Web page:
I show with my pictures the reality I encountered in West Africa. About the people and their everyday life, combining old indigenous cultures, animistic religion, hard work and joy of life. Africa is so much more than the one-sided view that the media feeds you.
When I photographed a Grand-Popo school on my first trip to Benin, I noticed a small doll on top of a student’s desk. I thought the girl had taken her toy to school. However, that was not the case. Later, I got to know the twin cult related to the voodoo gods and the family community, which also includes the dead family members. The birth of twins is believed to bring special happiness to the family. In poor conditions, however, it often happens that the other twin dies. That’s when the deceased twin goes on with their life as a little wooden doll. Through a ceremony, they receive the spirit of the twin. This way the twins are not apart and the gods remain favoured. Relatives carry the dolls with them and care for them like a living child.
Once a friend of mine came to ask me for help in buying a chicken. His brother had been ill for a long time, and nothing had helped him heal. The family now wanted to sacrifice the chicken to Sakpata, the God of sickness, so that the brother would finally be healed. Of course, I would have liked to advise them to buy drugs, but then I thought that how would I know how they could best treat his illness. So the chicken was bought, and the brother was healed.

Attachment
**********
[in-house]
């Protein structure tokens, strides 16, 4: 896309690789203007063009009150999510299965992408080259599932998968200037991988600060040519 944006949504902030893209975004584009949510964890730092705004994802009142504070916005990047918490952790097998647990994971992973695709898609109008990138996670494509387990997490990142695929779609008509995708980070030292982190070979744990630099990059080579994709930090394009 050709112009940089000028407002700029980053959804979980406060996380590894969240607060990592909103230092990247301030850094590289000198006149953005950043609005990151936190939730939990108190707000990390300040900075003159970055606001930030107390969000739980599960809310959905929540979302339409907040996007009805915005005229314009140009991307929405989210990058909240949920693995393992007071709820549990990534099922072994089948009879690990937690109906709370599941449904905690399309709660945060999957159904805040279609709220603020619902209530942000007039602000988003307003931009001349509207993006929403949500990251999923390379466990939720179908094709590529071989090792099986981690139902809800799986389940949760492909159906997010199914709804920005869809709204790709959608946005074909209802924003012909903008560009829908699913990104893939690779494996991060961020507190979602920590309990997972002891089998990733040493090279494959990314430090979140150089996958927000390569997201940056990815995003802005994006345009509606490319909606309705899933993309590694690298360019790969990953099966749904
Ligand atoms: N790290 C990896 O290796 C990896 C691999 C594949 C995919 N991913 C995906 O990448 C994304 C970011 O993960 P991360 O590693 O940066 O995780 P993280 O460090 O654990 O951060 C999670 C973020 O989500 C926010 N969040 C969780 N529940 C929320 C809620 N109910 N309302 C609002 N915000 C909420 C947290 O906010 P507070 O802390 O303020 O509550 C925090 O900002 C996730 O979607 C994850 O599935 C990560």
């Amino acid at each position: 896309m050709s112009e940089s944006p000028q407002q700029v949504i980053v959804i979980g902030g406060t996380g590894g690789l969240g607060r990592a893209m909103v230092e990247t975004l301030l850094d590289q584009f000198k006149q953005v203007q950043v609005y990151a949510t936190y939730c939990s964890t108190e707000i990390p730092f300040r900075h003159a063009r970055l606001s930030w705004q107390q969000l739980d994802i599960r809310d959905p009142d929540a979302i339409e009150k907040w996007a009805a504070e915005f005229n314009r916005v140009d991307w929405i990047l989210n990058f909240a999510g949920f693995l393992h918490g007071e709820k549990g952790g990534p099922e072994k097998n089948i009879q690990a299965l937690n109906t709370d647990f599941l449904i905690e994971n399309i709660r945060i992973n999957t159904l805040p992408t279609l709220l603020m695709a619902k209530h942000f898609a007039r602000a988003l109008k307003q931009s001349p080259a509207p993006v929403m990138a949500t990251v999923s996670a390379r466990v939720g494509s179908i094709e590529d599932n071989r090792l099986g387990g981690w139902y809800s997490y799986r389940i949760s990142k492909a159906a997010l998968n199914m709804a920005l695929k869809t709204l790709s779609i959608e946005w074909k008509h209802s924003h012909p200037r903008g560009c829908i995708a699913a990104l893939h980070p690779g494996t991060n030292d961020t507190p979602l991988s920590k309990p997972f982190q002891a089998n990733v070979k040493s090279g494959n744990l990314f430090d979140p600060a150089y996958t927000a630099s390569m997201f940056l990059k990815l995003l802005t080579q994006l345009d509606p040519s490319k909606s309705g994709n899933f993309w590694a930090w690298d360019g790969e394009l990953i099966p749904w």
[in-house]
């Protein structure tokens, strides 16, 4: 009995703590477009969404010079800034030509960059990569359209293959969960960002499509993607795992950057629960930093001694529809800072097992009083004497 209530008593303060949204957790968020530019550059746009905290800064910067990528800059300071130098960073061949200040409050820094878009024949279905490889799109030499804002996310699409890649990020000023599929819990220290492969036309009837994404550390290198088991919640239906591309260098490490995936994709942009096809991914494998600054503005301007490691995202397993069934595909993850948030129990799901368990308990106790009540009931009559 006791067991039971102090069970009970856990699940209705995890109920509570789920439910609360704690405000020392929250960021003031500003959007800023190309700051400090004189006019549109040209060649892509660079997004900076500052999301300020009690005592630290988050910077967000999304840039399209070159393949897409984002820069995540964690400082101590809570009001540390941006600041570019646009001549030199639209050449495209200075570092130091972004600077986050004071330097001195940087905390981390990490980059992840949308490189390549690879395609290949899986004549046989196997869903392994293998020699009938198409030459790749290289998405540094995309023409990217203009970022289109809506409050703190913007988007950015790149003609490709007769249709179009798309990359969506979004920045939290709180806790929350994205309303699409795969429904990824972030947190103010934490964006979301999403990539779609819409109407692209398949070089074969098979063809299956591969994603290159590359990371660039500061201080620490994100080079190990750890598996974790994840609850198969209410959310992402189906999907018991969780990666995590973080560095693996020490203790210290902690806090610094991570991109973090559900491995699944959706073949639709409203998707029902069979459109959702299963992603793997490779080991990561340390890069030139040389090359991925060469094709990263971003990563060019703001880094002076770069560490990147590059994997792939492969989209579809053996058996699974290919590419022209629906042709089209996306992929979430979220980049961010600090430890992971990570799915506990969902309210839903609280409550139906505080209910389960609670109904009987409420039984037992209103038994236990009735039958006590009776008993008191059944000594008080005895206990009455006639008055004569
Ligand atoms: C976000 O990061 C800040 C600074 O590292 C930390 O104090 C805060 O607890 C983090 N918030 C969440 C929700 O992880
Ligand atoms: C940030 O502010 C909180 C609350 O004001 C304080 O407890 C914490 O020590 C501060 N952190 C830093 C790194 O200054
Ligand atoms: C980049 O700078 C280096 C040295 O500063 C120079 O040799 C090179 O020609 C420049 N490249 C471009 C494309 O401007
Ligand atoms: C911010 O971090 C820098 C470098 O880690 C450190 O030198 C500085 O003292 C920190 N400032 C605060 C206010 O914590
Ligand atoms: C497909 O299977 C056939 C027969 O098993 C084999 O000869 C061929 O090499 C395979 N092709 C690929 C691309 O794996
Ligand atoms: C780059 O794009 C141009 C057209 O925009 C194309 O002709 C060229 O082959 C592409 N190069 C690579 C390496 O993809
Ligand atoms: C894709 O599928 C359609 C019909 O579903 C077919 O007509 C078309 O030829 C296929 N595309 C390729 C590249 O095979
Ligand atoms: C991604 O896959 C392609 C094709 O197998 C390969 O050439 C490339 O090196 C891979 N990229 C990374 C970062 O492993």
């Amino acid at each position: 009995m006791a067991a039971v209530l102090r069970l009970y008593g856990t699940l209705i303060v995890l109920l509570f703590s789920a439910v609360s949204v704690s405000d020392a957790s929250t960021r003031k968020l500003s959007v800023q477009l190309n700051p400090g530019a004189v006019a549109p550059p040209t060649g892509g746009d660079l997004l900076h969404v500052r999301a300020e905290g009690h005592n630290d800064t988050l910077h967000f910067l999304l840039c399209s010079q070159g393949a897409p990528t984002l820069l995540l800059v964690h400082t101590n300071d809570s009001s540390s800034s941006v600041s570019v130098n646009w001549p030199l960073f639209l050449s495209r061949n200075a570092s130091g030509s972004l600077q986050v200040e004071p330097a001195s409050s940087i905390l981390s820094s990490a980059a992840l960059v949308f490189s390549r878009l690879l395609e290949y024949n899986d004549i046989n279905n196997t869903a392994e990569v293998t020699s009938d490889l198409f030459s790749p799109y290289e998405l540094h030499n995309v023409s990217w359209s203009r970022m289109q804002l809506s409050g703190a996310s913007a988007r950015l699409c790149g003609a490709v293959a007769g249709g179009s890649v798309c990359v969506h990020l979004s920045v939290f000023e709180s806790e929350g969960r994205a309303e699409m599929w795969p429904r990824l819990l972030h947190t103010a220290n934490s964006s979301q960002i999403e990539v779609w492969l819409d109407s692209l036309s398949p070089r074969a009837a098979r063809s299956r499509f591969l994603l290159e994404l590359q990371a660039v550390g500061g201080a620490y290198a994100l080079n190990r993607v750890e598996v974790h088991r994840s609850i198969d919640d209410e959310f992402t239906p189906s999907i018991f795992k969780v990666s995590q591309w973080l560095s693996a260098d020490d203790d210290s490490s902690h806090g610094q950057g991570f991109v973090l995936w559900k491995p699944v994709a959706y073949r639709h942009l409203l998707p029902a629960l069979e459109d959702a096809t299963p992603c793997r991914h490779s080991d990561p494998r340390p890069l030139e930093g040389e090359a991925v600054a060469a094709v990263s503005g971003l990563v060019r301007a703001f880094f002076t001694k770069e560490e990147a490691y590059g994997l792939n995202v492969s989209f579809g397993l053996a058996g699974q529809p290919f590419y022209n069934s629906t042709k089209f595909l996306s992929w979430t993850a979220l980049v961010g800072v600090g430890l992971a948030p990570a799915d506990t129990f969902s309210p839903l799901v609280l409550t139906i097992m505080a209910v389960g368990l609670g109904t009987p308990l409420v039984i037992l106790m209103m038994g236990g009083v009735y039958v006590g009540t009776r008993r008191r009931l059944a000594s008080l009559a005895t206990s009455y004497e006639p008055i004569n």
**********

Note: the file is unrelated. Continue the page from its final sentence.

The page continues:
I experienced filming and contacted Africans surprisingly easily, just sometimes in difficult conditions. A positive approach gets along, on both sides. I don’t describe anyone against his will, but rarely has anyone denied it. I also don’t buy permission to shoot. For those that I have shot a lot, I have given something in return with Grand-Popo residents who have come to know us, and I photographed their lives for a long time. I made the pictures for the 2007 exhibition in Lissa Gbassa, Villa Karo. Familiar landscapes and faces in the pictures hung on the gallery walls delighted the villagers. At the end of the show, they were excited to get the pictures for themselves.
In Africa, I bring the simplest possible camera equipment. However, it is good to have a spare camera with you. On a push taxi ride on a bumpy road, my camera broke right in the first week, even though I had packed it well. Heat, salt, moisture and sand are also poison to the camera.
Colours are important to me as a photographer, especially in Africa. I can’t ignore its stunning, strong colors, and I can’t photograph Africa in black and white, at least not yet. My favourite light when shooting is the Harmattan light. The Harmattan wind blowing from the Sahara brings fine sand when it comes and covers the sky in the light mist. It softens bright and hard sunlight into stunning photographic light. The sharp lights and shadows of the sun on the faces of Africans soften. Although not everyone likes dewat, and many complain of dusty sand clinging to their throats, it doesn’t bother me.